I saw this film for the first time in Manhattan. I was so moved by the stories and felt so much strength, power and camaraderie that I went back the next day with a friend.
At that point, I was married and living in the South. I couldn't imagine ever talking with anyone in my very conservative family about a quiet thread that had been running through my life for several years. Many of the people featured in the film were my age when I first saw it.
Today, I was so excited to open the new DVD version and revisit this brave, powerful and beautiful film. I'd previously shared a VHS version with my partner, but this time, especially with the follow-ups and extras, it just broadened the experience so much. I found myself in tears at several places, thinking of how grateful I was to the filmmakers and to the people who were interviewed. And how exciting to see the film on the day that gay marriage was legalized in the state of NY.
I was stunned at the impact it had on me, once again. This time, I couldn't help thinking about my gay friends who had lost their lives to AIDS...and with those in this film, it had clearly taken a heavy toll.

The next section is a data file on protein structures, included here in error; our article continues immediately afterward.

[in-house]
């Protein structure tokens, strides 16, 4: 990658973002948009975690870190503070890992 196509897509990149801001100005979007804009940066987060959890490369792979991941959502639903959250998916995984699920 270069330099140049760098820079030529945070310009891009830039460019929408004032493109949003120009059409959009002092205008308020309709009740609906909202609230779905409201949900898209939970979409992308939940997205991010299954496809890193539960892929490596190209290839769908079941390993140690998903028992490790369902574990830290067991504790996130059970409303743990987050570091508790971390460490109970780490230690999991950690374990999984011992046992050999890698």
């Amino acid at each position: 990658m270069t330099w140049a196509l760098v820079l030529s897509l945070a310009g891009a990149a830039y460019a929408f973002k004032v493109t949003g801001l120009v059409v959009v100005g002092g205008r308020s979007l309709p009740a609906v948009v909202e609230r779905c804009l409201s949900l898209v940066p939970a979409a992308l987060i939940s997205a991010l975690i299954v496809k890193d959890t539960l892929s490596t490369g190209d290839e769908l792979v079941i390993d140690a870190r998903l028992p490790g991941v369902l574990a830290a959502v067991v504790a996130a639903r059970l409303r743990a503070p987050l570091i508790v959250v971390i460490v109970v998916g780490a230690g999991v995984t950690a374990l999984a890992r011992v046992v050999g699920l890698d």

My partner and I have been together 21 years. We have 6 grandchildren, we've taught the confirmation class at church. I'm even out now in my Southern family, and we're both welcomed and accepted with open arms. When I was honored in Who's Who in American Women, I listed my partner's name. There are times, when I’ve been at the library, that I’ve pulled that volume down and seen both of our names. It was our small way of going down in history.
I guess I wanted to say thank you to everyone who was part of this experience. You've all done a powerful thing and touched a lot of people, especially me.